Early life[ edit ] Mansfield was born Kathleen Mansfield Beauchamp in into a socially prominent family in WellingtonNew Zealand. Her grandfather was Arthur Beauchampwho briefly represented the Picton electorate in Parliament. Her father, Harold Beauchamp became the chairman of the Bank of New Zealand and was knighted in She had two older sisters, a younger sister and a younger brother, born in
The man then rescues and causes the death of a common housefly. The story also makes a fascinating study of a psychological crisis that afflicts a man almost completely lacking in self-awareness. Plot and Major Characters The story begins with a retired man, old Mr.
Woodifield, making his weekly visit to the office where he worked before suffering a stroke. Woodifield has made a habit of returning to visit his old boss on Tuesday afternoons—the only day of the week his wife and girls allow him out of the house. The boss, five years older, is stout and fit, a stark contrast to his enfeebled former employee.
It does a man good, Woodifield thinks, to see the boss going so strong. Woodifield admires the office and the boss explains, as he has done for several weeks now, that he has done it up lately.
He points to the new carpet, new furniture, and new electric heating. Woodifield notices that the boss does not point to the photograph of a grave-looking boy in uniform. The photograph is not new; it has been there for the past six years. As they enjoy their drinks, Woodifield suddenly remembers what he had meant to tell the boss.
Both plots, the girls reported, were well cared for, and the gravesites were in a beautiful place, with broad paths and flowers growing on all the plots. The boss is visibly upset and distracted as Woodifield gives him the details. Woodifield asks if the boss has been there; the boss says he has not.
Woodifield carries on about how expensive the jam was at the hotel where his girls stayed, but the boss responds without listening and hurries to end the conversation.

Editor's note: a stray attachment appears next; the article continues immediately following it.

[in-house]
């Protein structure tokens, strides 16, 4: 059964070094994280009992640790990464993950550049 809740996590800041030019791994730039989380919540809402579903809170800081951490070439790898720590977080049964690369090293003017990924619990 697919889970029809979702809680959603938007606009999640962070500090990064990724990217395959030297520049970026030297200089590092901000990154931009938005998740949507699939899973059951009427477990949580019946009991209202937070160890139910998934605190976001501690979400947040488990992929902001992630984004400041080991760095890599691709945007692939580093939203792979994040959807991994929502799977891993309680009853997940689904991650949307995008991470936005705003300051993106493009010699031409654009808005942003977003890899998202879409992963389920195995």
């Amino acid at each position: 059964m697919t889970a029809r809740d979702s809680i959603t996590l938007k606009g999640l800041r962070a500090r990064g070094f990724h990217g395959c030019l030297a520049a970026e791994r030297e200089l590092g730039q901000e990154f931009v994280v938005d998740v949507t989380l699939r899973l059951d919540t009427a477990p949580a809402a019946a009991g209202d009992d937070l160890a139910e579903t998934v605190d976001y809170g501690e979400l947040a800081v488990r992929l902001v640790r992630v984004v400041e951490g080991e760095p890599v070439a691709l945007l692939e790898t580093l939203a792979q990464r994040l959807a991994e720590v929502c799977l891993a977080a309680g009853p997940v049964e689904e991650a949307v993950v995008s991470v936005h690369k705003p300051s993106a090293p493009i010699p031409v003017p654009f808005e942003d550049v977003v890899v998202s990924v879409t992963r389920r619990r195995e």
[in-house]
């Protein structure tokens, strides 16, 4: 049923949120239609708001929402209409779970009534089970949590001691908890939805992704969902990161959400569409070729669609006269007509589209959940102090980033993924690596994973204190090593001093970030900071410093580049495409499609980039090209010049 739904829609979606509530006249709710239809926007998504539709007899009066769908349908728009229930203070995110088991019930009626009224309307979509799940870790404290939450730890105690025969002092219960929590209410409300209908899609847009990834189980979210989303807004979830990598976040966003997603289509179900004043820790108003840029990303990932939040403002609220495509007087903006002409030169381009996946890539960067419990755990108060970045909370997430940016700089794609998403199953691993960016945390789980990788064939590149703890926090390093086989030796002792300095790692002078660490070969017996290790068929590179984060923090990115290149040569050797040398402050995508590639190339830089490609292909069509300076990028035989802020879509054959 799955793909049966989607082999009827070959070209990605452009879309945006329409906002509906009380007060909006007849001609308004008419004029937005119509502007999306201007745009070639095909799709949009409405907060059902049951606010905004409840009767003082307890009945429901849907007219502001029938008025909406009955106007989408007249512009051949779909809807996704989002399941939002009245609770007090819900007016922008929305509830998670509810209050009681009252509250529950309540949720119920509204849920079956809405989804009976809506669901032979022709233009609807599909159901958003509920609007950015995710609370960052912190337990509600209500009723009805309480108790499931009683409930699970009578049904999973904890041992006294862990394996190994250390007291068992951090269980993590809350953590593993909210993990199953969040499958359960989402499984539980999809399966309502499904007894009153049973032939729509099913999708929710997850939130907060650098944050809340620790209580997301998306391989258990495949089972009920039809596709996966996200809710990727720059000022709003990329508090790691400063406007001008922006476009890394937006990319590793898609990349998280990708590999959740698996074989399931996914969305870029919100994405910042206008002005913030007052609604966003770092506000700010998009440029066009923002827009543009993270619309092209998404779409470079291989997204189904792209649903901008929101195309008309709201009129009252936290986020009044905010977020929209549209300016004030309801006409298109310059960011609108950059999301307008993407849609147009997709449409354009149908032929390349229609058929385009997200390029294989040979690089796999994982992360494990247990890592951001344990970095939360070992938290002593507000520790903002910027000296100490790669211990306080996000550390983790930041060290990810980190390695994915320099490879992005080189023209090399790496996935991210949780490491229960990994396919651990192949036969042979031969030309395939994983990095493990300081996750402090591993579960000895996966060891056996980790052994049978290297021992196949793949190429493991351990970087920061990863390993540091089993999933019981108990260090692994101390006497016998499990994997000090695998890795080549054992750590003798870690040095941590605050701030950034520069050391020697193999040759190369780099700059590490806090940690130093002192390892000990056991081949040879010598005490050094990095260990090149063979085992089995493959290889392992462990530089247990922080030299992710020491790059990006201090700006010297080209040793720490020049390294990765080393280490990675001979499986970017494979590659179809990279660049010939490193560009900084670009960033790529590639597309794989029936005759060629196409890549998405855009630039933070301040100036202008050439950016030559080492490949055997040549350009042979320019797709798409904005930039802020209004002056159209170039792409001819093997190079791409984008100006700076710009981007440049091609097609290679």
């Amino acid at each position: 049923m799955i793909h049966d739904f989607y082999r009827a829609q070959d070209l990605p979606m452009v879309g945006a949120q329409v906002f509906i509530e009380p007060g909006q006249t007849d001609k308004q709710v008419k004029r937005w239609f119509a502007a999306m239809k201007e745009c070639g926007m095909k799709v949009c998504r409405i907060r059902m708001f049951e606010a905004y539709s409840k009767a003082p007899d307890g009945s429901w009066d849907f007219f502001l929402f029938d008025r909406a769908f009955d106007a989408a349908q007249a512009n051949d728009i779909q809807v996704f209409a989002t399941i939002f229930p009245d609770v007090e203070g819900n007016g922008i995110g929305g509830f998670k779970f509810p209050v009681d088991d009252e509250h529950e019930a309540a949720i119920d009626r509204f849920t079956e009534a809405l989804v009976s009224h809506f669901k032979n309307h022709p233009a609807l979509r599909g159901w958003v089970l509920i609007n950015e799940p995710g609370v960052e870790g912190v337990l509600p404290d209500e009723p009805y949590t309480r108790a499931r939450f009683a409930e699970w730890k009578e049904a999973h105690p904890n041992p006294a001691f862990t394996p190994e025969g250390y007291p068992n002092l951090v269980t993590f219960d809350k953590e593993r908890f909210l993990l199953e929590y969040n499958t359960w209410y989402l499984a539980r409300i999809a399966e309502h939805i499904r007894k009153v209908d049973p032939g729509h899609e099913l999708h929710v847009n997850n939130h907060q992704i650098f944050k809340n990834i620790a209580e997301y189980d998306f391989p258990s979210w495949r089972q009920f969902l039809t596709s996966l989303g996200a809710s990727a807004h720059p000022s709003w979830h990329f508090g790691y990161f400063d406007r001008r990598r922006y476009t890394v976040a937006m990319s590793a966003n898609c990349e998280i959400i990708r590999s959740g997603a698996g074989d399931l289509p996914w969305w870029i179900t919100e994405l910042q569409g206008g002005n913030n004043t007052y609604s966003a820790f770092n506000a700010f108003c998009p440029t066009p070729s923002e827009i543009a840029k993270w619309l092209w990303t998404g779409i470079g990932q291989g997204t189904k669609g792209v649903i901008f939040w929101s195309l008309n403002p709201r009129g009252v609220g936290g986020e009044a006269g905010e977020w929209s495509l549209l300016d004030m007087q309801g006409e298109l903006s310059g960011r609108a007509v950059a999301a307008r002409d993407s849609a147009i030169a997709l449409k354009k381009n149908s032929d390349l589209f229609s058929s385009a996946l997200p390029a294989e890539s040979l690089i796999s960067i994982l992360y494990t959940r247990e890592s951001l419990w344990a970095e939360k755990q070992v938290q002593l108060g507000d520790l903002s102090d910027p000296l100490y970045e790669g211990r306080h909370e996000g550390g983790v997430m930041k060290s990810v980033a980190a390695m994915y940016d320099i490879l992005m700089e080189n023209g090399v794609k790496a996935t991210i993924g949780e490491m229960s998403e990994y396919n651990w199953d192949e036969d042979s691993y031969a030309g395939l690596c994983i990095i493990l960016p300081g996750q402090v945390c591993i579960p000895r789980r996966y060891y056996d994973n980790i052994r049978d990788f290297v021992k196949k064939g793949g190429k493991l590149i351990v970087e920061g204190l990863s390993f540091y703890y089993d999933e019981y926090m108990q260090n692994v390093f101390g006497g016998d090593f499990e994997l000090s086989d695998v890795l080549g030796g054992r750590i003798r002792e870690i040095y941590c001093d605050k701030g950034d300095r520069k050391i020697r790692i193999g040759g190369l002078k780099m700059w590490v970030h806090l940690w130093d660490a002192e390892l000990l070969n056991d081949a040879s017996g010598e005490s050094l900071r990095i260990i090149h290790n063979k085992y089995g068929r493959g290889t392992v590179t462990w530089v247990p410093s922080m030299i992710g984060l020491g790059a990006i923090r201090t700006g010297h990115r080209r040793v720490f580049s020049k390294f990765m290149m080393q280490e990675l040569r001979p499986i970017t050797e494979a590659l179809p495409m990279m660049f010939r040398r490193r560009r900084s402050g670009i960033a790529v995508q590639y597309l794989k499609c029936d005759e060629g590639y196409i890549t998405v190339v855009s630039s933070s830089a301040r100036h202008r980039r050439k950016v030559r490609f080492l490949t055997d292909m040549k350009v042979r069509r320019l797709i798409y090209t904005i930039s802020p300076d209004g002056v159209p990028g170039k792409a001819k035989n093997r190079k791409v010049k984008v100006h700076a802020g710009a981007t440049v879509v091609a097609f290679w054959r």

He shows Woodifield out. The boss stares blankly for a time, then orders his clerk to make sure he remains undisturbed for a half hour.
He closes his office door, slumps into his chair, and covers his face with his hands. During the previous six years he only thought of his boy, lying unchanged and unblemished in his uniform.
He was sure that the passage of time would make no difference in the intensity of his emotion. Other men might live their loss down, but he would not.
This was his only son, whom he had worked for, who was to have taken over his business, whom everyone loved.
Six years earlier he had received the telegram announcing his son was dead, leaving him a broken man. At that moment, he notices a fly has fallen into his inkpot, struggling to get free. The boss lifts the fly out of the inkpot with his pen and shakes it on some blotting paper, then watches as it begins to clean itself.
The boss imagines that the fly must be joyful knowing it has narrowly escaped death. The boss then has an idea, and plunges his pen back into the pot and drops a blot of ink on the fly.
The fly seems stunned, but eventually begins to clean itself again. He is relieved when the fly again makes the effort to clean itself. He decides he will drop just one more blot of ink on the fly.
But after a third inkdrop, the fly does not stir. The boss lifts the corpse of the fly and throws it into the waste-paper. He feels wretched and frightened.“The Fly,” by Katherine Mansfield, is a short story which can be understood best as social.
It has long been a staple of literature for authors to veil social criticism with allegory and. symbolism in subtle ways, thus forcing the reader to determine for himself what a story may actually.
mean. Oct 05, · The Fly by Katherine Mansfield. Summary. As a last try, he decides to get up and have a look at his son’s photograph. However, a fly in the inkpot attracts his attention and he forgets about his son and the grief in a moment. He starts dropping drops of ink on the fly to enjoy its struggle.
After the death of the fly, he tries. “The Fly,” by Katherine Mansfield, is a short story which can be understood best as social criticism. It has long been a staple of literature for authors to veil social criticism with allegory and. Jun 30, · Short Story Analysis: “The Fly” by Katherine Mansfield 30 06 The story ends without really resolving anything; there is no sense of closure at the end.
Oct 05, · The Fly by Katherine Mansfield. Summary. The story “Fly” throws light on the fact that time is a great healer and it conquers grief. Mr. Woodifield comes to see his ex-boss. He is retired and is a heart patient. He praises the new setting and furniture of the office.
Then the boss offers him whisky. In The Fly by Katherine Mansfield we have the theme of control, ignorance, sacrifice, responsibility and war. Taken from her The Doves’ Nest and Other Stories collection the story is narrated in the third person by an unnamed narrator and after reading the story the reader realises that Mansfield may be using the setting of the story (the Boss’ office) to explore the theme of control.